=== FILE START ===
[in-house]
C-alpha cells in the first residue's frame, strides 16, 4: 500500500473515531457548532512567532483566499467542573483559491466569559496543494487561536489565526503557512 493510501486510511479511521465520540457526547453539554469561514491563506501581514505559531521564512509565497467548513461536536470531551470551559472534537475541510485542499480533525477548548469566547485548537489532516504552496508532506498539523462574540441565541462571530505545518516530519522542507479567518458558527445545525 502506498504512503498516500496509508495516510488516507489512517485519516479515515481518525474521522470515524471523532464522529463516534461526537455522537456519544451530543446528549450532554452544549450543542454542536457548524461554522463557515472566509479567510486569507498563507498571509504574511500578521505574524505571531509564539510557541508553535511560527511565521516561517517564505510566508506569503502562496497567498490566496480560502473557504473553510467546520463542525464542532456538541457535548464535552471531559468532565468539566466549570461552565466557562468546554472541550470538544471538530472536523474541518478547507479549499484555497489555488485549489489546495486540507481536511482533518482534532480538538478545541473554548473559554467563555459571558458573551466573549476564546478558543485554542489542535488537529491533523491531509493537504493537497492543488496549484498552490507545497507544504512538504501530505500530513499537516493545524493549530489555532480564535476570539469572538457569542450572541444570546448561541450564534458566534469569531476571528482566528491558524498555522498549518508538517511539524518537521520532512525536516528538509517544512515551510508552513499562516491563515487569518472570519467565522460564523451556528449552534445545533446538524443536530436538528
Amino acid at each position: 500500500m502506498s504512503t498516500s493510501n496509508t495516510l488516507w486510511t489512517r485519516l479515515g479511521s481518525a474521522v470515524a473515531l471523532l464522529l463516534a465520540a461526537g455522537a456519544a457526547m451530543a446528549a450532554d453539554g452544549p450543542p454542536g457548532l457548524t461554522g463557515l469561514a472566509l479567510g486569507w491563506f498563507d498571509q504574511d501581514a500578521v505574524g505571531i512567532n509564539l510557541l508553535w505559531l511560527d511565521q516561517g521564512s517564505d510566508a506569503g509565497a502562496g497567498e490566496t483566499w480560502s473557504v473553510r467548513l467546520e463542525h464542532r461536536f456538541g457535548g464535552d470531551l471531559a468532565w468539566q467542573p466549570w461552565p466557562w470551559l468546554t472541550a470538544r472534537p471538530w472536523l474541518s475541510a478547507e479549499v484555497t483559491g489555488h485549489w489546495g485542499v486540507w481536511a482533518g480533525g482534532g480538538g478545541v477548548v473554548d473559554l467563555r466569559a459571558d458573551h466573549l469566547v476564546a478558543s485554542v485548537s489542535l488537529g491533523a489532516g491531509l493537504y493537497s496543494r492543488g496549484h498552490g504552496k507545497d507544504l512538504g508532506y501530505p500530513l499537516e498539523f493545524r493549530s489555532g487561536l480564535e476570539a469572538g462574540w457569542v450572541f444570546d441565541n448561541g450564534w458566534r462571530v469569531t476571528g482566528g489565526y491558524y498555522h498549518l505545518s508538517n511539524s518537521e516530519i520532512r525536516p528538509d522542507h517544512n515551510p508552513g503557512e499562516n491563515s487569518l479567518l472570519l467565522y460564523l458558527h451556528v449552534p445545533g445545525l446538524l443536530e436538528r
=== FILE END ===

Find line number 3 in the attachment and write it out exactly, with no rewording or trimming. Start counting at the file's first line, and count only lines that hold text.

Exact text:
Amino acid at each position: 500500500m502506498s504512503t498516500s493510501n496509508t495516510l488516507w486510511t489512517r485519516l479515515g479511521s481518525a474521522v470515524a473515531l471523532l464522529l463516534a465520540a461526537g455522537a456519544a457526547m451530543a446528549a450532554d453539554g452544549p450543542p454542536g457548532l457548524t461554522g463557515l469561514a472566509l479567510g486569507w491563506f498563507d498571509q504574511d501581514a500578521v505574524g505571531i512567532n509564539l510557541l508553535w505559531l511560527d511565521q516561517g521564512s517564505d510566508a506569503g509565497a502562496g497567498e490566496t483566499w480560502s473557504v473553510r467548513l467546520e463542525h464542532r461536536f456538541g457535548g464535552d470531551l471531559a468532565w468539566q467542573p466549570w461552565p466557562w470551559l468546554t472541550a470538544r472534537p471538530w472536523l474541518s475541510a478547507e479549499v484555497t483559491g489555488h485549489w489546495g485542499v486540507w481536511a482533518g480533525g482534532g480538538g478545541v477548548v473554548d473559554l467563555r466569559a459571558d458573551h466573549l469566547v476564546a478558543s485554542v485548537s489542535l488537529g491533523a489532516g491531509l493537504y493537497s496543494r492543488g496549484h498552490g504552496k507545497d507544504l512538504g508532506y501530505p500530513l499537516e498539523f493545524r493549530s489555532g487561536l480564535e476570539a469572538g462574540w457569542v450572541f444570546d441565541n448561541g450564534w458566534r462571530v469569531t476571528g482566528g489565526y491558524y498555522h498549518l505545518s508538517n511539524s518537521e516530519i520532512r525536516p528538509d522542507h517544512n515551510p508552513g503557512e499562516n491563515s487569518l479567518l472570519l467565522y460564523l458558527h451556528v449552534p445545533g445545525l446538524l443536530e436538528r